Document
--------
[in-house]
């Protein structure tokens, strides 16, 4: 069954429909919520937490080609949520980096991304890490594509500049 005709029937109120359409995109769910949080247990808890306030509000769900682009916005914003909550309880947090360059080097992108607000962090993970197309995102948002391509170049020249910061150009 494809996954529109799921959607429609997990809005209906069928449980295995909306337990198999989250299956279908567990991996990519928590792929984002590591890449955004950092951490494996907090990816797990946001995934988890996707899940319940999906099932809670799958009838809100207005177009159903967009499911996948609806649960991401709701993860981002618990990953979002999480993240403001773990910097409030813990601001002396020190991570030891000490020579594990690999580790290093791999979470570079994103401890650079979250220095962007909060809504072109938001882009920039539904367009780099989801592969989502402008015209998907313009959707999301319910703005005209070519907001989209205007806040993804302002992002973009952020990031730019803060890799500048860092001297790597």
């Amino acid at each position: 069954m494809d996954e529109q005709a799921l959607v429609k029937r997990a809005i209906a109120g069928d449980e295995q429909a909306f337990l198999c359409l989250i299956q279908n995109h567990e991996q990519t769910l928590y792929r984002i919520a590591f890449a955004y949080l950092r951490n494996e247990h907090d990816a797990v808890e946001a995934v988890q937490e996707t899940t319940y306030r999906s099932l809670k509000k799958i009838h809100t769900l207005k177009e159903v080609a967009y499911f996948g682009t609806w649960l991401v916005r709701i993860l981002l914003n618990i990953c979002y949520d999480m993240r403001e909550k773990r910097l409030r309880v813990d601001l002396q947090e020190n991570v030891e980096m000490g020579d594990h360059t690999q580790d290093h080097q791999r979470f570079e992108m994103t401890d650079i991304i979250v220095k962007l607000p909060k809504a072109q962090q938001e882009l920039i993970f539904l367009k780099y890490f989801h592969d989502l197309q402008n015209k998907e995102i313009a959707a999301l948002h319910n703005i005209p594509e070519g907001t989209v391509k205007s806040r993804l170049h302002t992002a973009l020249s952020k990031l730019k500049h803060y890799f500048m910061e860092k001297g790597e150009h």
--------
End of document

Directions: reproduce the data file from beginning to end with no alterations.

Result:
[in-house]
């Protein structure tokens, strides 16, 4: 069954429909919520937490080609949520980096991304890490594509500049 005709029937109120359409995109769910949080247990808890306030509000769900682009916005914003909550309880947090360059080097992108607000962090993970197309995102948002391509170049020249910061150009 494809996954529109799921959607429609997990809005209906069928449980295995909306337990198999989250299956279908567990991996990519928590792929984002590591890449955004950092951490494996907090990816797990946001995934988890996707899940319940999906099932809670799958009838809100207005177009159903967009499911996948609806649960991401709701993860981002618990990953979002999480993240403001773990910097409030813990601001002396020190991570030891000490020579594990690999580790290093791999979470570079994103401890650079979250220095962007909060809504072109938001882009920039539904367009780099989801592969989502402008015209998907313009959707999301319910703005005209070519907001989209205007806040993804302002992002973009952020990031730019803060890799500048860092001297790597």
């Amino acid at each position: 069954m494809d996954e529109q005709a799921l959607v429609k029937r997990a809005i209906a109120g069928d449980e295995q429909a909306f337990l198999c359409l989250i299956q279908n995109h567990e991996q990519t769910l928590y792929r984002i919520a590591f890449a955004y949080l950092r951490n494996e247990h907090d990816a797990v808890e946001a995934v988890q937490e996707t899940t319940y306030r999906s099932l809670k509000k799958i009838h809100t769900l207005k177009e159903v080609a967009y499911f996948g682009t609806w649960l991401v916005r709701i993860l981002l914003n618990i990953c979002y949520d999480m993240r403001e909550k773990r910097l409030r309880v813990d601001l002396q947090e020190n991570v030891e980096m000490g020579d594990h360059t690999q580790d290093h080097q791999r979470f570079e992108m994103t401890d650079i991304i979250v220095k962007l607000p909060k809504a072109q962090q938001e882009l920039i993970f539904l367009k780099y890490f989801h592969d989502l197309q402008n015209k998907e995102i313009a959707a999301l948002h319910n703005i005209p594509e070519g907001t989209v391509k205007s806040r993804l170049h302002t992002a973009l020249s952020k990031l730019k500049h803060y890799f500048m910061e860092k001297g790597e150009h």